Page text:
Tuesday, July 4, 2017

Four For the Fourth: Mushroom Ceviche

Poem for America

Well America, we made it another year.
For a time there I wasn't sure you could do it what with all the people who seem to be willing to sell you to highest bidder.
But you hiked up your bootstraps,
pulled your red, white and blue bloomers tight
and drug yourself across the finish line.
You may be battered and bruised but,
at least for now, you are still standing.

In honor of you and your ever remaining hereness, I am spending the day basting a sh** ton of mushrooms in lime juice and calling it a Ceviche.

Here's the four songs that will accompany that yummy textural conundrum:

MR. RUSSIA can best be described with the following math equation: Bass + Drums - Guitar. His work is designed to show how much can be done with only a tight rhythm section and cantankerous. MR. RUSSIA's new album, Big Noise, is scheduled for release on August 18th. One of the two singles that have already reached the internet is "Bang Bang Romance." Check it:

The video:

LA-based riot pop act WASI released an EP back in May. The EP, called Coup, features a collection of songs that are about finding the power within oneself as well as within activism and community. As a staunch supporter and participant in LGBTQ/feminist causes, perhaps nothing speaks louder this 4th of July.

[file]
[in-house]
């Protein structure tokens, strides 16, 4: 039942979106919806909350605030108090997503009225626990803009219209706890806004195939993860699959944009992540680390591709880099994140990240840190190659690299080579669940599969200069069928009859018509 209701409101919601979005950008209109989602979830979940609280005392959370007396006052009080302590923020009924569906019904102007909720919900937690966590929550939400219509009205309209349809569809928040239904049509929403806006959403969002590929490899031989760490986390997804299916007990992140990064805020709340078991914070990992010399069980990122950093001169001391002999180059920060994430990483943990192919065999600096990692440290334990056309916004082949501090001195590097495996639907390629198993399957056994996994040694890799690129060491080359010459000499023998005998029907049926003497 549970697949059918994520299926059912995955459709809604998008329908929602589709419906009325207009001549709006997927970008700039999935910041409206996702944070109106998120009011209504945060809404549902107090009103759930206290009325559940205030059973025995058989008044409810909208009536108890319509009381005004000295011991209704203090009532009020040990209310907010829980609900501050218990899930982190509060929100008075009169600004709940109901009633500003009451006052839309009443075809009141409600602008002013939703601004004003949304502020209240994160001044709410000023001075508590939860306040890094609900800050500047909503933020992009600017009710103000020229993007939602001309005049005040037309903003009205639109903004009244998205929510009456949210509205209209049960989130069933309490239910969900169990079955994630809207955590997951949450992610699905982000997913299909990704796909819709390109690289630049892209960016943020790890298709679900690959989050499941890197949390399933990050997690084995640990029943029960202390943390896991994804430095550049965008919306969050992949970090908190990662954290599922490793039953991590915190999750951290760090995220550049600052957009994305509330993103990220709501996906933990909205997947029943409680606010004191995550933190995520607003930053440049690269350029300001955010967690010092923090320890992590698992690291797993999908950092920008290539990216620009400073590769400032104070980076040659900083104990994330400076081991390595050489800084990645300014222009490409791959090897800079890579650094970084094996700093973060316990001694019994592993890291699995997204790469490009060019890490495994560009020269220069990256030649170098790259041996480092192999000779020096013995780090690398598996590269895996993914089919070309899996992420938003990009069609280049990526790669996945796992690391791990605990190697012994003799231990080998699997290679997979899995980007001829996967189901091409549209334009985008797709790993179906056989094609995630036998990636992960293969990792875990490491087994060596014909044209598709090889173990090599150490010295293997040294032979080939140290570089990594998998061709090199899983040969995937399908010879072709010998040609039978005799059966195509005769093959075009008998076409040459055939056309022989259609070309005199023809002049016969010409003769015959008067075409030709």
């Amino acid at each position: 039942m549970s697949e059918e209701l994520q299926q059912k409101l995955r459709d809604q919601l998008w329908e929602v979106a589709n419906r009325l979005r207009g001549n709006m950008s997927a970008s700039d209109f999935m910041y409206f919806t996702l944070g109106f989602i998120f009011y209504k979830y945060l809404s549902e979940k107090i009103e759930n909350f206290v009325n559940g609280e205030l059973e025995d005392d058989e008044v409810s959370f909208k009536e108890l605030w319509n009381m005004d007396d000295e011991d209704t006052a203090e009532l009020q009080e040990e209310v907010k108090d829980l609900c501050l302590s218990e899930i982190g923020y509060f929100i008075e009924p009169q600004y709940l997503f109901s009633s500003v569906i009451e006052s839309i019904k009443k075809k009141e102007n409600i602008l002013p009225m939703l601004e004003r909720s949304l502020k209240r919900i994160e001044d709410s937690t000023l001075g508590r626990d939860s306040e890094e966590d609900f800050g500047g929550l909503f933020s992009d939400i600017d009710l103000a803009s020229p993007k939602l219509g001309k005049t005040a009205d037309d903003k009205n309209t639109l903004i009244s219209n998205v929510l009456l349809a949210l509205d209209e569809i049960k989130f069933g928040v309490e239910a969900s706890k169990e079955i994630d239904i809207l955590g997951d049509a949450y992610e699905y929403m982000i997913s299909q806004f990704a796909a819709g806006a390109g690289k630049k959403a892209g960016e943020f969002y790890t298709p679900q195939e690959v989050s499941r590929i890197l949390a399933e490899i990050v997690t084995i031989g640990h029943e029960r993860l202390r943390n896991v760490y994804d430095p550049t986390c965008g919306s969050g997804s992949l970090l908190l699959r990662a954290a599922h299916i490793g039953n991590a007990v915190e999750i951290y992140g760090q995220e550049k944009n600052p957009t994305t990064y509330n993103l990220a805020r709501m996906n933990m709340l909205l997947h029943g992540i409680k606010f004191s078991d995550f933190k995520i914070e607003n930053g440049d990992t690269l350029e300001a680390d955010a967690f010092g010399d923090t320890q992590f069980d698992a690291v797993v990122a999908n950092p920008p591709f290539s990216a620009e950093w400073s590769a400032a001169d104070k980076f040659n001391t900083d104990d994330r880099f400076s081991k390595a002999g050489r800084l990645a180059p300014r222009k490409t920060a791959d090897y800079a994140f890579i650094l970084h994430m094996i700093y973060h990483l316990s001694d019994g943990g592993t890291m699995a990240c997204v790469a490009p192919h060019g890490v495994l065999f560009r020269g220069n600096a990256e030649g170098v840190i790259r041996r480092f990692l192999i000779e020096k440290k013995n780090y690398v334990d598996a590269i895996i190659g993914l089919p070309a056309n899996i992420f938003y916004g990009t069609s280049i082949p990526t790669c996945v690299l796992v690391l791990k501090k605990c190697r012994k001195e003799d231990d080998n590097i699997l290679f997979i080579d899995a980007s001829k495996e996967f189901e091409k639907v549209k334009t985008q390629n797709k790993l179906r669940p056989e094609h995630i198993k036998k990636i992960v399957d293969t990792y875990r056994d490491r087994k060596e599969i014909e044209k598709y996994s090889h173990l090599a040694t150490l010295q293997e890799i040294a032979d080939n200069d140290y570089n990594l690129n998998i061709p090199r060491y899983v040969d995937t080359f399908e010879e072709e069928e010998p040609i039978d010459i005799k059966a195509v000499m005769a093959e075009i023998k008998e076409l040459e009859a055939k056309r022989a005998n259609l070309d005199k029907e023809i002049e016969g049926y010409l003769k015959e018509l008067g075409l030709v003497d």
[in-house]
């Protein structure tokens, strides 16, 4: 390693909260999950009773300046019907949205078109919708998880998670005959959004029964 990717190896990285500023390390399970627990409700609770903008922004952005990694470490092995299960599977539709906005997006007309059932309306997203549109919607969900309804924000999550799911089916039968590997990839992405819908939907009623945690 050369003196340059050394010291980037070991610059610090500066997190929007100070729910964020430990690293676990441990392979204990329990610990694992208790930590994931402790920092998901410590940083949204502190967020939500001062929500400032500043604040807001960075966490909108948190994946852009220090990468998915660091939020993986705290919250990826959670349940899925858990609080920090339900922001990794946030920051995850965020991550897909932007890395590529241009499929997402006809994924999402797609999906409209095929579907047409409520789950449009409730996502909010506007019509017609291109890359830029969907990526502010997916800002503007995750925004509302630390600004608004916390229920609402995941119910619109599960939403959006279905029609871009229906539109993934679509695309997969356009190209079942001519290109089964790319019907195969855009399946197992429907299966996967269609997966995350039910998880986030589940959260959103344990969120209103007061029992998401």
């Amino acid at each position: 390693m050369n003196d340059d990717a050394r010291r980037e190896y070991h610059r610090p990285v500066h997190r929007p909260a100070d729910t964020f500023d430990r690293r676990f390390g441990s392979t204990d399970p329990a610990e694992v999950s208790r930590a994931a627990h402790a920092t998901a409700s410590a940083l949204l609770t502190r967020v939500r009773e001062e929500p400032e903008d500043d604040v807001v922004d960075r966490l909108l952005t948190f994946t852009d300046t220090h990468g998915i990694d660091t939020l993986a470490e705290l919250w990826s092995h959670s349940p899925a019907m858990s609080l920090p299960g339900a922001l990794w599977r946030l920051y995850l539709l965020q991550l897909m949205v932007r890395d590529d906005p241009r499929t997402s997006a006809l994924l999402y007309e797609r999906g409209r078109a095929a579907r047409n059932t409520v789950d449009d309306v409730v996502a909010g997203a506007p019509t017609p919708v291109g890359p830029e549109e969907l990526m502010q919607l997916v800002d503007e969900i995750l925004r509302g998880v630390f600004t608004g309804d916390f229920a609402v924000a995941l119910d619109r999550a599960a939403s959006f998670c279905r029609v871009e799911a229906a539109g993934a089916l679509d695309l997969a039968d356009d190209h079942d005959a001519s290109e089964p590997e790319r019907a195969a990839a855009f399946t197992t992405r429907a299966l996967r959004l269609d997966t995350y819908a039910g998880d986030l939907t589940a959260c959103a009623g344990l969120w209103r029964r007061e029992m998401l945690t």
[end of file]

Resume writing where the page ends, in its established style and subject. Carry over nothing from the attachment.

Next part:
Here's the video for "Floor Talk." It follows a group of all female sky divers as the fall towards the ground.

Just the sounds:

Disco Fries are back and serving up a delicious summer helping of their seasoned dance music. The track, "Reckless" combines smooth drums with seamless melodies and the powerful vocals of Jared Lee. "Reckless" comes from the Fries' forthcoming EP, DF, which is due out later this summer.

And finally, the Tambo Rays. The band says about new single "Always Down": "'Always Down'" is an uplifting song written about being there for a friend going through dark times. While holding a strong, loving space, all we could do was acknowledge their sadness and bare witness, gently knowing we're always there." America definitely needs to hear that sometimes. Now is probably one of them.